San Francisco Mayor To Propose Rule Changes To Spur Office-To-Lab Conversions
San Francisco Mayor London Breed is expected to release a new plan that includes a change to zoning regulations and an accelerated approval process meant to ease the path toward office conversion projects, particularly to lab space.
Proposed legislation will come out “pretty soon” from Breed and San Francisco Board of Supervisors President Aaron Peskin to accelerate and simplify office conversion, such as lab projects, according to Downtown San Francisco Partnership Executive Director Robbie Silver. The goal is to eliminate permit and conversion issues, making such conversions more feasible.
Silver said his group had been lobbying hard to simplify the permitting process for these kinds of projects, especially for the Financial District and downtown core. The city is evaluating its building stock as part of the process of reviewing proposed legislation and exploring the best ways to update regulations. Breed floated the idea during a speech in February.
It is part of the effort by DSFP and the city government to bring density, ground-level retail, and general foot traffic and vibrancy back to downtown, where office vacancy reached a record 29% in the first quarter as large tenants like Meta have slashed staff and real estate footprints.
Silver's business organization is focused on developing the public realm and attracting workers and businesses. He said he sees a combination of scientists and biotech workers and artists, attracted by new artist residency programs, helping to repopulate and reactivate downtown.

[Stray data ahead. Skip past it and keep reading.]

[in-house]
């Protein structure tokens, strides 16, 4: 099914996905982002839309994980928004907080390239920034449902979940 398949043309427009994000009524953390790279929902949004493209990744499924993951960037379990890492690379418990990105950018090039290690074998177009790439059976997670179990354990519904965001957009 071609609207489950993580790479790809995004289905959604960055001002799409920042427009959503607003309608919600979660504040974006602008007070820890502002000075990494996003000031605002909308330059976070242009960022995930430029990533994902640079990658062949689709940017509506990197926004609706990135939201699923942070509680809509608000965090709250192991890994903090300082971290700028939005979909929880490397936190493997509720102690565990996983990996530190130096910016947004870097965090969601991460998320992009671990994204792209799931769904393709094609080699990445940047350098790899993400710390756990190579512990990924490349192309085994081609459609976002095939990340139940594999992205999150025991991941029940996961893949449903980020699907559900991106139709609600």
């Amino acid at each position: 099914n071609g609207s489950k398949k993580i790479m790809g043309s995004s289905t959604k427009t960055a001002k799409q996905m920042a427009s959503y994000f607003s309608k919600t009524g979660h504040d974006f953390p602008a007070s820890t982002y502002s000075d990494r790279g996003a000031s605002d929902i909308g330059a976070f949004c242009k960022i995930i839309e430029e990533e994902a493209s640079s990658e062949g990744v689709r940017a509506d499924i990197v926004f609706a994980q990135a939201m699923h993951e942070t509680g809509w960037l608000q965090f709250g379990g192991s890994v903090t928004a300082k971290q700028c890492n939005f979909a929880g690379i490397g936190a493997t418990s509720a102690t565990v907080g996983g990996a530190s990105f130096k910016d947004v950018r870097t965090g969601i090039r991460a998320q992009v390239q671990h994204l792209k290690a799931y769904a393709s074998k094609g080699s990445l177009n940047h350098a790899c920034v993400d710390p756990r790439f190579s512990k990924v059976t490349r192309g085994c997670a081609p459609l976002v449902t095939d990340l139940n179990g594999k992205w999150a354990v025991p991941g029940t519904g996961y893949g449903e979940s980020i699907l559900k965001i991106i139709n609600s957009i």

“For decades, downtown San Francisco didn’t need to advertise itself,” Silver said.
Biotech has boomed across the Bay Area, with the region posting seven straight quarters of positive net absorption of lab space. But as the office situation in San Francisco has become more fraught and persistent issues with crime and homelessness have fed a narrative of the city being unsafe, the biotech industry has mostly focused on development outside the urban core.
“We wouldn’t be investing in the city, generally, in commercial space,” Alexandria Real Estate Equities Chairman Joel Marcus told Bisnow in January.
Silver argued that public safety and perceptions of a lack of safety are the biggest challenges he faces, but since he started at the nascent DSFP in 2020, downtown — which he said tends to get conflated with other neighborhoods — is much cleaner and safer than many think.
If passed, the changes wouldn’t be the first in the region meant to attract more biotech development. Vacaville and Berkeley have passed new development regulations and approval processes meant to accelerate new biotech building, with the former offering rapid approvals to spur biomanufacturing projects.